Publication: Monitor Volume: 6 Issue: 134

Four days after the disappearance of ORT cameraman Dzmitri Zavadski in Minsk, concerns are mounting there, in Moscow and internationally that Zavadski may have gone the way of Belarusan opposition leaders Yuri Zakharenka and Viktar Hanchar, who “disappeared” in May 1999 and September 1999, respectively. Foul play by the authorities is suspected in those cases and is now beginning to be suspected in the Zavadski case as well. Increasingly, analogies with the Andrei Babitsky affair are also being suggested. Zavadski, who is no political figure, became a cause celebre along with ORT reporter Pavel Sheremet when they were jailed in 1997 on orders from President Alyaksandr Lukashenka. After some months of unlawful detention, which provoked widespread international intercession, outraged the Russian media and embarrassed the Kremlin, the Belarusan authorities gave the two journalists suspended prison sentences on poorly substantiated charges of illegally crossing the border. Sheremet was then allowed to leave Belarus and move to Moscow as head of special projects for ORT.

On July 7, Sheremet arrived in Minsk to discuss with Zavadski an ORT special project on the war in Chechnya. The project, “Chechen Diary,” is expected to reflect ORT financial sponsor Boris Berezovsky’s critical attitude toward that war and other aspects of Russian President Vladimir Putin’s policies. Zavadski, who was to have met Sheremet at Minsk airport, was last seen driving to the airport that day. His car was found near the airport, with no trace of the journalist. Sheremet publicly accused the Belarusan security services and Lukashenka personally of involvement in Zavadski’s disappearance. From that perspective, the Zavadski case is being dubbed “Babitsky-2.” Belarusan opposition groups are focusing on the possibility that the authorities staged the incident in order to intimidate opposition leaders in the lead-up to the parliamentary elections which Lukashenka wants to hold this autumn.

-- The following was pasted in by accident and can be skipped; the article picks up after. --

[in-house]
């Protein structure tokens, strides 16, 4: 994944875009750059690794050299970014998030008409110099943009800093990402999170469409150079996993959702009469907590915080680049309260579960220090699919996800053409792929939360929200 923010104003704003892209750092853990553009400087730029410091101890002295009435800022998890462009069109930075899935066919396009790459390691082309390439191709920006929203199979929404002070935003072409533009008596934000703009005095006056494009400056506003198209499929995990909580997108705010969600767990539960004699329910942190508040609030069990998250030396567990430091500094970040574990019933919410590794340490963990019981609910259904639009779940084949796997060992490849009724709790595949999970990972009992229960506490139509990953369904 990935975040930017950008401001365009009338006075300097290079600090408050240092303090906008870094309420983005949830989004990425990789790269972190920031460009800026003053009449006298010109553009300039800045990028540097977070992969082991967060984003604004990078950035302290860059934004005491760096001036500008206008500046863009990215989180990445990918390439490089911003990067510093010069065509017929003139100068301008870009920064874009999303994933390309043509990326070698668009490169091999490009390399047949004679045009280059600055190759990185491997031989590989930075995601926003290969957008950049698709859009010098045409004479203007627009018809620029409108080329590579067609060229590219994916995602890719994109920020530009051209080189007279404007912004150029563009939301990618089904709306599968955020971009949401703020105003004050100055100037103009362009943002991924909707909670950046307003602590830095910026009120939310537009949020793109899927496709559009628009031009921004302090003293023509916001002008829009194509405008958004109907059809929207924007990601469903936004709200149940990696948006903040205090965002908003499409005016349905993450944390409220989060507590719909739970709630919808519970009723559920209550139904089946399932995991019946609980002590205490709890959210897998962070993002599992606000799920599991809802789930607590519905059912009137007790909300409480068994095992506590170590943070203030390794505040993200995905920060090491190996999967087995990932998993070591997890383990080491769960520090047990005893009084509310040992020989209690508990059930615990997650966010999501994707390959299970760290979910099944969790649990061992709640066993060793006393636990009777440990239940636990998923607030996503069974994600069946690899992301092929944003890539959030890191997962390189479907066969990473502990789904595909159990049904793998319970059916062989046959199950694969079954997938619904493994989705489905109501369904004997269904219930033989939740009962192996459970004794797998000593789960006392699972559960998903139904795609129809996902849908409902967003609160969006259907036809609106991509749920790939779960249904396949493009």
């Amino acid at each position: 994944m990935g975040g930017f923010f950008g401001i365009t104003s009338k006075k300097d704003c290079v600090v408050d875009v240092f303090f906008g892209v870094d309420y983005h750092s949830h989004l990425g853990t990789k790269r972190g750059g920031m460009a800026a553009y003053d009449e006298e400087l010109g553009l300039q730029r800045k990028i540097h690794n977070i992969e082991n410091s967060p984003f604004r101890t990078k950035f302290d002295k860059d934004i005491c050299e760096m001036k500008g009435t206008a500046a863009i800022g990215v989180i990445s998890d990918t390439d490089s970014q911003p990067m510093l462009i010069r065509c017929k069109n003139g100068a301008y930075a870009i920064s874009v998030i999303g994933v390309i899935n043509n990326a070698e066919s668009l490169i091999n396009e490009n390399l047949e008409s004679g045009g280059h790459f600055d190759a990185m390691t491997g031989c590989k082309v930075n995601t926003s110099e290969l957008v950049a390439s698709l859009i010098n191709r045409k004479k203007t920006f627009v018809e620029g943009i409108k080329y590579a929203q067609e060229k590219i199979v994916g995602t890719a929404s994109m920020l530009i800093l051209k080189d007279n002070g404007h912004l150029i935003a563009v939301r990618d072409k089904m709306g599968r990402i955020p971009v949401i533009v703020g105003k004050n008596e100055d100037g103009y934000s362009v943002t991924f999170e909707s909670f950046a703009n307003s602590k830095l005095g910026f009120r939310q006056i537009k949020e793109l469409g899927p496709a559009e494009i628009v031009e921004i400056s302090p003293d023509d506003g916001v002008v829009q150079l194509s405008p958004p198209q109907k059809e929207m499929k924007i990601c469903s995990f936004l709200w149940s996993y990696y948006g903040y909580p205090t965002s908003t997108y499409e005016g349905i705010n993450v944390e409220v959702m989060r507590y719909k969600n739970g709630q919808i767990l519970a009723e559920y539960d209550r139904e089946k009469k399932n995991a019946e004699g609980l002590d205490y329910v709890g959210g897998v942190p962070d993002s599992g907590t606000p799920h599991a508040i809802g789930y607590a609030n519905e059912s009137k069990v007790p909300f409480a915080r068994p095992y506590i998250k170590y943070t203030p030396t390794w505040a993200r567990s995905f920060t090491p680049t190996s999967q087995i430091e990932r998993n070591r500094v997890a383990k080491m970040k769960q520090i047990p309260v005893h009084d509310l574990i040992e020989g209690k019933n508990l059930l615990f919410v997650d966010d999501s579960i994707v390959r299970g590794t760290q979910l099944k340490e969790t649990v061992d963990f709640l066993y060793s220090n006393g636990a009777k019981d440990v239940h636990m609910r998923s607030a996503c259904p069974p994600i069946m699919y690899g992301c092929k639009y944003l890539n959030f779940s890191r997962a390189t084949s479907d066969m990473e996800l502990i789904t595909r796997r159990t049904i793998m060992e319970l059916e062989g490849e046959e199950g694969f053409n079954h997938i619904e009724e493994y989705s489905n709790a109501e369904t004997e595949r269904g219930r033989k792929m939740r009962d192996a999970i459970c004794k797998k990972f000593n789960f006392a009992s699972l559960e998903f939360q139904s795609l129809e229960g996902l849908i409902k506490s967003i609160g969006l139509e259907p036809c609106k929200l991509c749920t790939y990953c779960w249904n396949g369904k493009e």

In Moscow, ORT General Director Konstantin Ernst attributed Zavadski’s disappearance to the Belarusan authorities’ pre-electoral strategy of intimidating Russian media correspondents. Ernst expressed indignation at Belarusan presidential administration First Deputy Head Uladzimir Zamyatalin’s claim that Sheremet and Zavadski had staged the latter’s disappearance in order to embarrass the authorities and/or as a publicity stunt. With that kind of attitude, Ernst remarked, the Belarusan authorities are hardly likely to undertake a good-faith effort to find Zavadski and the others who disappeared earlier. The authorities have in any case launched an elaborate search operation, as they had after Zakharenka’s and Hanchar’s disappearance.

Zavadski and Sheremet are Belarusan natives holding Russian citizenship and consequently entitled to Russian protection. In 1997-98 during Boris Yeltsin’s presidency, some Kremlin officials interceded–quietly and after some hesitation–to secure the two journalists’ release while saving Lukashenka’s face. Putin’s Kremlin seems, thus far, guided only by the goal of catering to the Belarusan president (ORT, NTV, Ekho Moskvy, Belapan, July 8-10).